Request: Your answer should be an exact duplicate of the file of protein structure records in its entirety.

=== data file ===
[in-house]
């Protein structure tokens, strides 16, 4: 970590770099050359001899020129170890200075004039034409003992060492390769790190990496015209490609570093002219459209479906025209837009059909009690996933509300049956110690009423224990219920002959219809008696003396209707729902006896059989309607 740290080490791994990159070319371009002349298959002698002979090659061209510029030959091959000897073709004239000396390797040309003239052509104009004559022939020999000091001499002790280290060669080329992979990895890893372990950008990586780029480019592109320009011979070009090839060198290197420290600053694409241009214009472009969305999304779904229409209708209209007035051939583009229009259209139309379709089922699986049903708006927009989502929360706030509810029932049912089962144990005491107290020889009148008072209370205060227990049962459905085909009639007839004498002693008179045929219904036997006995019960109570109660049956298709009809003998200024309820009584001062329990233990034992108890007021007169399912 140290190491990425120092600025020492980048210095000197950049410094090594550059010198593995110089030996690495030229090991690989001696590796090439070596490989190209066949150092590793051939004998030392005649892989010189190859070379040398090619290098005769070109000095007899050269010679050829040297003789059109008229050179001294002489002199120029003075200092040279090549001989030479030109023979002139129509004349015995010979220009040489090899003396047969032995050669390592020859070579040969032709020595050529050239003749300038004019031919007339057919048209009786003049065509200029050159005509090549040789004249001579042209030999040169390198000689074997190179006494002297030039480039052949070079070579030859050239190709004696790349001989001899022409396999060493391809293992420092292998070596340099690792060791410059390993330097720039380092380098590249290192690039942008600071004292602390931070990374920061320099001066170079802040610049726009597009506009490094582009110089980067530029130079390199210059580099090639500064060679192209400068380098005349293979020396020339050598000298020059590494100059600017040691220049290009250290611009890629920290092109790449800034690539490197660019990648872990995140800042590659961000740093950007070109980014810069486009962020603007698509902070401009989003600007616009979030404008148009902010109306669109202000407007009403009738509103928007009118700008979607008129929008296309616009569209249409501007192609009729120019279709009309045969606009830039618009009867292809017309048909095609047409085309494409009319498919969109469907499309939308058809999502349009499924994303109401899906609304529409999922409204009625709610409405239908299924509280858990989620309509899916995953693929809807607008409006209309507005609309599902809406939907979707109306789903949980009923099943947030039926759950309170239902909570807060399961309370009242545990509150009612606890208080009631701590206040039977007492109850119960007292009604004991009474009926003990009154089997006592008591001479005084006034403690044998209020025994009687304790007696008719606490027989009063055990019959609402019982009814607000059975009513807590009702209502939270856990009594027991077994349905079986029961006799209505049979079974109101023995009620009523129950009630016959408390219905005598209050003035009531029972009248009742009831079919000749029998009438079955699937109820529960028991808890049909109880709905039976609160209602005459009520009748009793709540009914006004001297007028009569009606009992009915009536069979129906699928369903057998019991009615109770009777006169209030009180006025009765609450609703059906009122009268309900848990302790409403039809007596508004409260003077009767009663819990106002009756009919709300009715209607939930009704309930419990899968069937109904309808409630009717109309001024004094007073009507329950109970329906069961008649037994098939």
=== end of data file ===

[in-house]
């Protein structure tokens, strides 16, 4: 970590770099050359001899020129170890200075004039034409003992060492390769790190990496015209490609570093002219459209479906025209837009059909009690996933509300049956110690009423224990219920002959219809008696003396209707729902006896059989309607 740290080490791994990159070319371009002349298959002698002979090659061209510029030959091959000897073709004239000396390797040309003239052509104009004559022939020999000091001499002790280290060669080329992979990895890893372990950008990586780029480019592109320009011979070009090839060198290197420290600053694409241009214009472009969305999304779904229409209708209209007035051939583009229009259209139309379709089922699986049903708006927009989502929360706030509810029932049912089962144990005491107290020889009148008072209370205060227990049962459905085909009639007839004498002693008179045929219904036997006995019960109570109660049956298709009809003998200024309820009584001062329990233990034992108890007021007169399912 140290190491990425120092600025020492980048210095000197950049410094090594550059010198593995110089030996690495030229090991690989001696590796090439070596490989190209066949150092590793051939004998030392005649892989010189190859070379040398090619290098005769070109000095007899050269010679050829040297003789059109008229050179001294002489002199120029003075200092040279090549001989030479030109023979002139129509004349015995010979220009040489090899003396047969032995050669390592020859070579040969032709020595050529050239003749300038004019031919007339057919048209009786003049065509200029050159005509090549040789004249001579042209030999040169390198000689074997190179006494002297030039480039052949070079070579030859050239190709004696790349001989001899022409396999060493391809293992420092292998070596340099690792060791410059390993330097720039380092380098590249290192690039942008600071004292602390931070990374920061320099001066170079802040610049726009597009506009490094582009110089980067530029130079390199210059580099090639500064060679192209400068380098005349293979020396020339050598000298020059590494100059600017040691220049290009250290611009890629920290092109790449800034690539490197660019990648872990995140800042590659961000740093950007070109980014810069486009962020603007698509902070401009989003600007616009979030404008148009902010109306669109202000407007009403009738509103928007009118700008979607008129929008296309616009569209249409501007192609009729120019279709009309045969606009830039618009009867292809017309048909095609047409085309494409009319498919969109469907499309939308058809999502349009499924994303109401899906609304529409999922409204009625709610409405239908299924509280858990989620309509899916995953693929809807607008409006209309507005609309599902809406939907979707109306789903949980009923099943947030039926759950309170239902909570807060399961309370009242545990509150009612606890208080009631701590206040039977007492109850119960007292009604004991009474009926003990009154089997006592008591001479005084006034403690044998209020025994009687304790007696008719606490027989009063055990019959609402019982009814607000059975009513807590009702209502939270856990009594027991077994349905079986029961006799209505049979079974109101023995009620009523129950009630016959408390219905005598209050003035009531029972009248009742009831079919000749029998009438079955699937109820529960028991808890049909109880709905039976609160209602005459009520009748009793709540009914006004001297007028009569009606009992009915009536069979129906699928369903057998019991009615109770009777006169209030009180006025009765609450609703059906009122009268309900848990302790409403039809007596508004409260003077009767009663819990106002009756009919709300009715209607939930009704309930419990899968069937109904309808409630009717109309001024004094007073009507329950109970329906069961008649037994098939």